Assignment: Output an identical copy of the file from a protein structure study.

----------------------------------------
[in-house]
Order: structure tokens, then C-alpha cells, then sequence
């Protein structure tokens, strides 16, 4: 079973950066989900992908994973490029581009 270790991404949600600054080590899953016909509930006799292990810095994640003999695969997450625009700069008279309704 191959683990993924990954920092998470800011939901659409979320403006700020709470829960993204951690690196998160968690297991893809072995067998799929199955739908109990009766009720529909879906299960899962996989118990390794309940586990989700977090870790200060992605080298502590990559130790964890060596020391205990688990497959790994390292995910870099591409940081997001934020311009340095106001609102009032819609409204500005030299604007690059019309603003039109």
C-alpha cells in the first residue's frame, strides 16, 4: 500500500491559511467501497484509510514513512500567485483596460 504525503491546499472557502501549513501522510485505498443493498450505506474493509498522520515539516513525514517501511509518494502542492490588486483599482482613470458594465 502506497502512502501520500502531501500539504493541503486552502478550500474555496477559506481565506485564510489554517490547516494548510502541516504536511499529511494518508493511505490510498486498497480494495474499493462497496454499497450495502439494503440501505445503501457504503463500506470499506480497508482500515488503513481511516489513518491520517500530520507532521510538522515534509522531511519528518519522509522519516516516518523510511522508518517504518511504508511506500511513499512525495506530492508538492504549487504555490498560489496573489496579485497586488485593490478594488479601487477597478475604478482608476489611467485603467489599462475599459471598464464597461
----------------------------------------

[in-house]
Order: structure tokens, then C-alpha cells, then sequence
């Protein structure tokens, strides 16, 4: 079973950066989900992908994973490029581009 270790991404949600600054080590899953016909509930006799292990810095994640003999695969997450625009700069008279309704 191959683990993924990954920092998470800011939901659409979320403006700020709470829960993204951690690196998160968690297991893809072995067998799929199955739908109990009766009720529909879906299960899962996989118990390794309940586990989700977090870790200060992605080298502590990559130790964890060596020391205990688990497959790994390292995910870099591409940081997001934020311009340095106001609102009032819609409204500005030299604007690059019309603003039109």
C-alpha cells in the first residue's frame, strides 16, 4: 500500500491559511467501497484509510514513512500567485483596460 504525503491546499472557502501549513501522510485505498443493498450505506474493509498522520515539516513525514517501511509518494502542492490588486483599482482613470458594465 502506497502512502501520500502531501500539504493541503486552502478550500474555496477559506481565506485564510489554517490547516494548510502541516504536511499529511494518508493511505490510498486498497480494495474499493462497496454499497450495502439494503440501505445503501457504503463500506470499506480497508482500515488503513481511516489513518491520517500530520507532521510538522515534509522531511519528518519522509522519516516516518523510511522508518517504518511504508511506500511513499512525495506530492508538492504549487504555490498560489496573489496579485497586488485593490478594488479601487477597478475604478482608476489611467485603467489599462475599459471598464464597461